Demand booms for organics

Sales topped $6.5 billion in 2020, a 33 percent increase over 2017 levels, according to a report published by the Canada Organic Trade Association (COTA). | Screencap via Twitter/@CanadaOrganic

Demand for organic food and beverages is booming in Canada, according to a newly released study.

Sales topped $6.5 billion in 2020, a 33 percent increase over 2017 levels, according to a report published by the Canada Organic Trade Association (COTA).

That was the last time the group published its Organic Market Report.

The compound annual growth rate for the food and beverage sector was 10.2 percent over that three-year period.

"Let me tell you, we were surprised by how high the growth has gone," said COTA executive director Tia Loftsgard.

The organic industry had a 3.3 percent share of Canada's food and beverage market in 2020, up from 2.6 percent in 2017 and 1.7 percent in 2012.

Two-thirds of Canadians now buy organic food on a weekly basis.

Fruits and vegetables led the way, accounting for 41 percent of organic sales. By comparison, bread and grains were fifth on the list with 8.8 percent of sales.

Loftsgard said they are unable to compare 2020 sales with 2019 because the last time COTA collected the data was 2017. However, she has a hunch that COVID really accelerated demand for organic food last year.

People were looking for safe products and they had more money to spend on groceries because of reduced expenditures on restaurant meals, travel and other items.

However, while demand is booming in Canada, the supply side continues to lag behind.

"There is never enough organic products produced in Canada to (meet) the demand that we have," said Loftsgard.

There were 5,972 certified growers in Canada in 2020, a 24 percent increase over 2017 levels.

However, almost all of that growth was in Quebec. There has been very little expansion on the Prairies, which is the breadbasket of Canada.

Loftsgard said nobody collects production information and there is very limited data about imports and exports, so it is impossible to tell how much of what is produced in Canada stays in this country.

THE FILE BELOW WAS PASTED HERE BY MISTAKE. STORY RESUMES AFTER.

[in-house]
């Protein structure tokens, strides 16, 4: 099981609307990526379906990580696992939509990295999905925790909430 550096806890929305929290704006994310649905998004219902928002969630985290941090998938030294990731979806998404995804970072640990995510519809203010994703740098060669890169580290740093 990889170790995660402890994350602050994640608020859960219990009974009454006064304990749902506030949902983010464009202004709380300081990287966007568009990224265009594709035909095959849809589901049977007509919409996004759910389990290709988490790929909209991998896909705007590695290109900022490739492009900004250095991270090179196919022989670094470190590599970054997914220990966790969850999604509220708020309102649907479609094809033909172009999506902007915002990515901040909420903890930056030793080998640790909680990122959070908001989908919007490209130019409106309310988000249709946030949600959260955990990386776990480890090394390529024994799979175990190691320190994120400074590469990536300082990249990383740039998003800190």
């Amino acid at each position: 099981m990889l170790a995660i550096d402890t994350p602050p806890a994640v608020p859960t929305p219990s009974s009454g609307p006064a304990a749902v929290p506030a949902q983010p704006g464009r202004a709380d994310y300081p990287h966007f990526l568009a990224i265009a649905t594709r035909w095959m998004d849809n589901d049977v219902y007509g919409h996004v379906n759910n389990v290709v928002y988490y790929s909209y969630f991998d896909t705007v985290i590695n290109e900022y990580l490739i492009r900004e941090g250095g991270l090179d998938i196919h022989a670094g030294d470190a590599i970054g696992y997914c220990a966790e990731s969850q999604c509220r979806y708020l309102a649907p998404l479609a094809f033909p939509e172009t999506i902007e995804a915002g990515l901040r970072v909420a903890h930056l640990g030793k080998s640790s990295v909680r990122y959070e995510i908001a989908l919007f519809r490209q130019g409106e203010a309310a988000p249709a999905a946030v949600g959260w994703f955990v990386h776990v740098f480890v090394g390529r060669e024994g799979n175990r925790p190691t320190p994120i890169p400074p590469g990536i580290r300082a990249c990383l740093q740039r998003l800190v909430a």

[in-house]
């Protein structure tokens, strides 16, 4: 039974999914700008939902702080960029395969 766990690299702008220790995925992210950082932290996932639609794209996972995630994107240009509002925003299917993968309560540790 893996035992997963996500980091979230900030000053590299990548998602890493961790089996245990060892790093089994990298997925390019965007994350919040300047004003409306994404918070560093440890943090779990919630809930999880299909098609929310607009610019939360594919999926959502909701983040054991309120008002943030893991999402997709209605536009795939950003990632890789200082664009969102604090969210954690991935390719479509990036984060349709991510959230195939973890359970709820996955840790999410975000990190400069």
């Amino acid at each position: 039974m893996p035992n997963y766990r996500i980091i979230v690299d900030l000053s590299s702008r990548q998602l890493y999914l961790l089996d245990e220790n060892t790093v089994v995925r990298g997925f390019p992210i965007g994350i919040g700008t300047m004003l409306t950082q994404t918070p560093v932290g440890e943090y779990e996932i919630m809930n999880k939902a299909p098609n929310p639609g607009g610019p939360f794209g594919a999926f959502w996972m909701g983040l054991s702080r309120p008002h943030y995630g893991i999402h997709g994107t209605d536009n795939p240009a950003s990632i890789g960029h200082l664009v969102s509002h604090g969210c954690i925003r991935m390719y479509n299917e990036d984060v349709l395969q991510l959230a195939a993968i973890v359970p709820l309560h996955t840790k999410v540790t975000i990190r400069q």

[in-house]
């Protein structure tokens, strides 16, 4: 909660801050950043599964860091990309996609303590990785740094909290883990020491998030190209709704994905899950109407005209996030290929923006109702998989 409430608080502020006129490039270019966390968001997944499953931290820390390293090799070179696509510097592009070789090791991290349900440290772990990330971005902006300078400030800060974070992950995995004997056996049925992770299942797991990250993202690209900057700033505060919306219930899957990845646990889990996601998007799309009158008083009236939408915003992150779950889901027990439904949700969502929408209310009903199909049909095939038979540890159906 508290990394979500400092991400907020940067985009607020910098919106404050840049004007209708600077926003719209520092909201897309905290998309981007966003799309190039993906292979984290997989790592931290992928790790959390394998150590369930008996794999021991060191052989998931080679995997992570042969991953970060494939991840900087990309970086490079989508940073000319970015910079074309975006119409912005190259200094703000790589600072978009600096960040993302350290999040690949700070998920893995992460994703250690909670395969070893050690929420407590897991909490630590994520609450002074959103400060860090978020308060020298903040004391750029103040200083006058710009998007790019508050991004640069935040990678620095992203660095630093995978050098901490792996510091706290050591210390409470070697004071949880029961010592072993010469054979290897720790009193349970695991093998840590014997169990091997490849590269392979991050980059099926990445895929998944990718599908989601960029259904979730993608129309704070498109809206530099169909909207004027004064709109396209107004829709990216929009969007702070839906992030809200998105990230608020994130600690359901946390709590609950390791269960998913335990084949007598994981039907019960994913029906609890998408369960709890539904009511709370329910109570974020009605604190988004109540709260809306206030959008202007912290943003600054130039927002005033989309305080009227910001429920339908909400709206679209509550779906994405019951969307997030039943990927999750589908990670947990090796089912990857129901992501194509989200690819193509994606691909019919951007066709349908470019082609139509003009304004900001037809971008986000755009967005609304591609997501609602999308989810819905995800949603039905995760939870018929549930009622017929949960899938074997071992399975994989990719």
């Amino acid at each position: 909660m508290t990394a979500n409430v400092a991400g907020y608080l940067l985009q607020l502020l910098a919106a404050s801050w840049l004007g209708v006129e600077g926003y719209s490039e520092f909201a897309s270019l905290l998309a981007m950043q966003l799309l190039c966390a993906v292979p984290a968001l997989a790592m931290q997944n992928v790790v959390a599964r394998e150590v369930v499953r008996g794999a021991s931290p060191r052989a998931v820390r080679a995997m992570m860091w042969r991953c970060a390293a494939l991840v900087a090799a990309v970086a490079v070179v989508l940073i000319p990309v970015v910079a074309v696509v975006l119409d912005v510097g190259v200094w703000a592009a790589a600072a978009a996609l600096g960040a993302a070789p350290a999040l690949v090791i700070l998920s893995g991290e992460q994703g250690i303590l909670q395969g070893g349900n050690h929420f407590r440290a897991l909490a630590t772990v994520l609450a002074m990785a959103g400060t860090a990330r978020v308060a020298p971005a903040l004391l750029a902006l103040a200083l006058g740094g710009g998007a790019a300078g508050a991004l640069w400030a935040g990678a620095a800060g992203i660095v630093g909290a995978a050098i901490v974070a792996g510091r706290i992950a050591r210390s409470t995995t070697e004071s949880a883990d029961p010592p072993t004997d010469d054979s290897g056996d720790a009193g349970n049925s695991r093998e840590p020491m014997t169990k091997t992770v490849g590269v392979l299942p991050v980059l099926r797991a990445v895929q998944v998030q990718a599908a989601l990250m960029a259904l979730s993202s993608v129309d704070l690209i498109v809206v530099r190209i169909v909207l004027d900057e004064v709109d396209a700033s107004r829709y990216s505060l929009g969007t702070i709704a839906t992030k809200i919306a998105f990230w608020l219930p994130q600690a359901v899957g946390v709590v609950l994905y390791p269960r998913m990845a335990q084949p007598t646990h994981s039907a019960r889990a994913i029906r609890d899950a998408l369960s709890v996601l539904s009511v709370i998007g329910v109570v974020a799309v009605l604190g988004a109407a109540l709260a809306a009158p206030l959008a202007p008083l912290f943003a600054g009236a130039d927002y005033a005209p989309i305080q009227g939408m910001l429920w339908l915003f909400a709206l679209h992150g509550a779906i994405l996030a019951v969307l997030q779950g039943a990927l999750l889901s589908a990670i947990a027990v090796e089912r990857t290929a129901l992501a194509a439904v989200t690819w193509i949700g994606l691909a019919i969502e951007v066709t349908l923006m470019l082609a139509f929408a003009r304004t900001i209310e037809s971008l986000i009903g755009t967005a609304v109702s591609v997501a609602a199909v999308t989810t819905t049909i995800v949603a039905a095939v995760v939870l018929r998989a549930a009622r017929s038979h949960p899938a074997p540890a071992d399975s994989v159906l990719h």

She said the supply shortfall in the organic sector is a global issue, not just a Canadian phenomenon.

Some key production regions are attempting to address the problem. The European Commission has set a target under its Farm to Fork strategy to have at least 25 percent of the EU's agricultural land farmed organically by 2030.

"We don't have any kind of a farm strategy led by our Canadian government to kind of move in that direction," said Loftsgard.

COTA launched the Organic Conversion Support Program in 2019 to support grain farms and livestock producers to convert their operations to certified organic to meet rising global demand.

She believes one of the main reasons supply is falling short of demand is that growers are reluctant to pay the costs of certification while foregoing three years of organic premiums during the transition period.

The program reimburses farmers up to $1,000 for their certification costs. It has helped 94 farmers transition 8,483 acres into organic over the past two years. However, only seven of those farmers were from the Prairies.

"We're trying to do what we can to help create a welcoming environment for farmers, so that they're not having to take the risk all on their own," said Loftsgard.

The end goal is to convince Agriculture Canada to create a nationally funded program to help farmers make the transition.

Applications for the 2021 program will be accepted until June 30, 2022.

Contact sean.pratt@producer.com

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